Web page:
Travels through Arabia and other countries in the East, Volume 2

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R. Morison and Son, 1792 - History
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Page 231 - Loheya, there was a faillor, whofe tafk every afternoon was to prepare Durra for next day's bread. He broke and bruifed the grain between two ftones, one of which was convex, the other concave. Of the meal thus prepared, he formed dough, and then divided it into fmall cakes. In the meantime^ the oven was heated ; but it was fimply an...
Page 159 - Arab race live on the fleih of their buffaloes, cows, and horfes, and on the produce of fome little ploughing. The former tribes, diftinguiihed as noble by their pofleifion of camels, are denominated Abu el Abaar ; and the fécond Moaedan.
Page 235 - Hedsjas veil their faces, like thofe of Egypt, with a narrow piece of linen, which leaves both the eyes uncovered. In Yemen, they wear a larger veil, which covers the face fo entirely, that the eyes can hardly be difcerned. At Sana and Mokha, they cover the face with a gauze veil, which is often embroidered with gold. They wear all rings on their fingers, arms, nofe, and ears.
Page 230 - ... which renders the ufe of them dangerous to the health. The Englifh, too, fometimes bring Arrack from India to Mokha. At Loheya, we bought a fort of wine, prepared from an infufion of dry grapes in water, in a pot which is buried in the ground, to make the liquor ferment. We had alfo offered to us a thick, white liquor, called Bufa, which is prepared from meal mixed with water, and brought into a ftate of fermentation. It is. ufed at Bafra, and is ftill more common in Armenia, where the inhabitants...
Page 234 - As it muft be very difagreeable, in a hot country, to have the head always loaded in this manner, the Arabians, when in their own houfes, or with intimate friends, lay afide this ufelefs weight, all to one or two of the caps. But before perfons whom they are obliged to treat with ceremony or refpeft, they dare not appear without their turbans.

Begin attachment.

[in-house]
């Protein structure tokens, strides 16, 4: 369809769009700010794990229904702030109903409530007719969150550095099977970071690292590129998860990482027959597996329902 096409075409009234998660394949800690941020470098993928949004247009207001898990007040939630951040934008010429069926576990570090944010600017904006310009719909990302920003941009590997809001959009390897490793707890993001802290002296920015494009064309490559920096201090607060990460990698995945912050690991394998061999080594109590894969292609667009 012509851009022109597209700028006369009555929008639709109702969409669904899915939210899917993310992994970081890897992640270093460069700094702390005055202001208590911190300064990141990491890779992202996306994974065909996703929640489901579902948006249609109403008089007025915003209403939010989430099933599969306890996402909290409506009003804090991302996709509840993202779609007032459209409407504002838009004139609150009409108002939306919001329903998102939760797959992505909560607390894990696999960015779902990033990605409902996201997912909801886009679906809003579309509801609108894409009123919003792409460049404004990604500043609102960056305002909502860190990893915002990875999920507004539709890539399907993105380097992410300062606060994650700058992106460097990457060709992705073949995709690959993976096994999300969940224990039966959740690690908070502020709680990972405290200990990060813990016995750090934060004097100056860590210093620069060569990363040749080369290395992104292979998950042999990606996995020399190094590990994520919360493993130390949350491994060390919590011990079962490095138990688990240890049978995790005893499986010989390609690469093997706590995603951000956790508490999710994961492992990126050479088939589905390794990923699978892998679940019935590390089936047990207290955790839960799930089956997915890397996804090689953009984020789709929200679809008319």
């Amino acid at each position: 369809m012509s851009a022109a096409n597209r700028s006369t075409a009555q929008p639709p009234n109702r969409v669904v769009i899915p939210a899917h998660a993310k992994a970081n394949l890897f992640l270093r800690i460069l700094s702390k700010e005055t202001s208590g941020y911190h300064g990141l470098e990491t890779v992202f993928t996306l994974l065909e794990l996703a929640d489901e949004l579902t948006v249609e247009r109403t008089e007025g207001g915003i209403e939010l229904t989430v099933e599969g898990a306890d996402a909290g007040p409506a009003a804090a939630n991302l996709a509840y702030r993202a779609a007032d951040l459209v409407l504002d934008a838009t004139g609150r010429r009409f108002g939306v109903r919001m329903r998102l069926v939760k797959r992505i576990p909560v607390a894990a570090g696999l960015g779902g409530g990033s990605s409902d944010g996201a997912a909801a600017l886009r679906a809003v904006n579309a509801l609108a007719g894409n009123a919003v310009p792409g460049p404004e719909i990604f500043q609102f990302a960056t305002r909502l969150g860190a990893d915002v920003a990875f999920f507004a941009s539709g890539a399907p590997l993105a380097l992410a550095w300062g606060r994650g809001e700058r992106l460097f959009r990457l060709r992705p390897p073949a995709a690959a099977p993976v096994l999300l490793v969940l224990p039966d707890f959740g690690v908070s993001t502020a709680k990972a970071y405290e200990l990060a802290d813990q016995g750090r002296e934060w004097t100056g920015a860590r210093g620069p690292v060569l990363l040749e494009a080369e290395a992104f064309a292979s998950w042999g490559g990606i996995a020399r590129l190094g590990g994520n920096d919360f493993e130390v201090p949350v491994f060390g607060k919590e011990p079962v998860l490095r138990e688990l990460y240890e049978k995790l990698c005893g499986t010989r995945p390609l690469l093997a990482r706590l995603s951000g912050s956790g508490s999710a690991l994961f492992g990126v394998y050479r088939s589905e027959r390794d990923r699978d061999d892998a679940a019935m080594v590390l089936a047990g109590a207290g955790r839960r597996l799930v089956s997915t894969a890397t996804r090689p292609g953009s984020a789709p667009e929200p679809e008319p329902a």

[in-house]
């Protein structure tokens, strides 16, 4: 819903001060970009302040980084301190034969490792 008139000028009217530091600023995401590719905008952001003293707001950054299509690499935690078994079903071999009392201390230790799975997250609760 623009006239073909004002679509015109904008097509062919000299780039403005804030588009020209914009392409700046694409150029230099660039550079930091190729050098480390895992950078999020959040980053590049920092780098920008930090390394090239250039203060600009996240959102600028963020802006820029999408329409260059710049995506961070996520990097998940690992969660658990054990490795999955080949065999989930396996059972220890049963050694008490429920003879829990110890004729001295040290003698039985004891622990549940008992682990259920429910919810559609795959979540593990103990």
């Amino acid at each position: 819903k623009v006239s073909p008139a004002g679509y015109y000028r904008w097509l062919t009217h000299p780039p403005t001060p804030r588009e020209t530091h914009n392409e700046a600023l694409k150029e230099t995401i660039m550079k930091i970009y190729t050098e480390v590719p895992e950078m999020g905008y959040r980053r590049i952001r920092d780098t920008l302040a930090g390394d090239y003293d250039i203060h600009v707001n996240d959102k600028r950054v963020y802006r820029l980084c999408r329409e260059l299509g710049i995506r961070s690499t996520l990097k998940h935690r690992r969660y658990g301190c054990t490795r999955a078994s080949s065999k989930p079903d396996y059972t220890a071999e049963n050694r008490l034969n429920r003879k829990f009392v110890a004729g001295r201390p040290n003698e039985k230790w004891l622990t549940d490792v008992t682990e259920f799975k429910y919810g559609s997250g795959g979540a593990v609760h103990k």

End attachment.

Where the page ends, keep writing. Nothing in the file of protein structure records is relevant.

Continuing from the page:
Page 262 - THE monarchs of the Eaft do not take the fame care, or lay out the fame expence, for the encouragement of fcience as the fovereigns of Europe. In Arabia, therefore, are neither numerous academies, nor men of profound learning. Yet the Arabian youth are not entirely neglected. In the cities, many of the loweft of the people are taught both to read and write ; the fame qualifications are alfo common among the Shiechs of the defart, and in Egypt.
Page 348 - All fitnple nations ufe for remedies vegetables of the virtues of which they have a traditionary knowledge. The Arabians have alfo medicines of this kind, which they have ufed from time immemorial, with a degree of fuccefs of which indeed a ftranger can never be abfolutely certain. I need fay nothing of plants fo well known as aloes and euphorbia. In Arabia, the different fpecies of the latter of thefe plants are fo numerous, that Arabia may certainly be regarded as its native country.
Page 317 - The Arabians, when they travel, carry with them garlic and dried grapes, for the purpofe of reviving fuch perfons as may fall down fainting, from the effect of thefe hot blafts.
Page 234 - But before perfons whom they are obliged to treat with ceremony or refpeft, they dare not appear without their turbans. Thofe who defire to pafs for men of learning, difcover their pretenfions by the bulk of their turbans. Arabians of rank wear one piece of drefs, which is not in ufe among the other inhabitants of the Eaft. This is a piece of fine linen upon the moulder, which fcems to have been originally intended to ihelter the wearer from the fun and rain, but is now merely ornamental.
Page 232 - Arabians have ovens like ours ; their bread is of barley-meal, and of the form and thicknefs of our pancakes ; but they never give it enough of the fire. It is fingular that the Arabs, who are no ftrangers to the invention of mills, mould ftill continue the old and troublefome praftice of bruifing their grain with ftones, without machinery.

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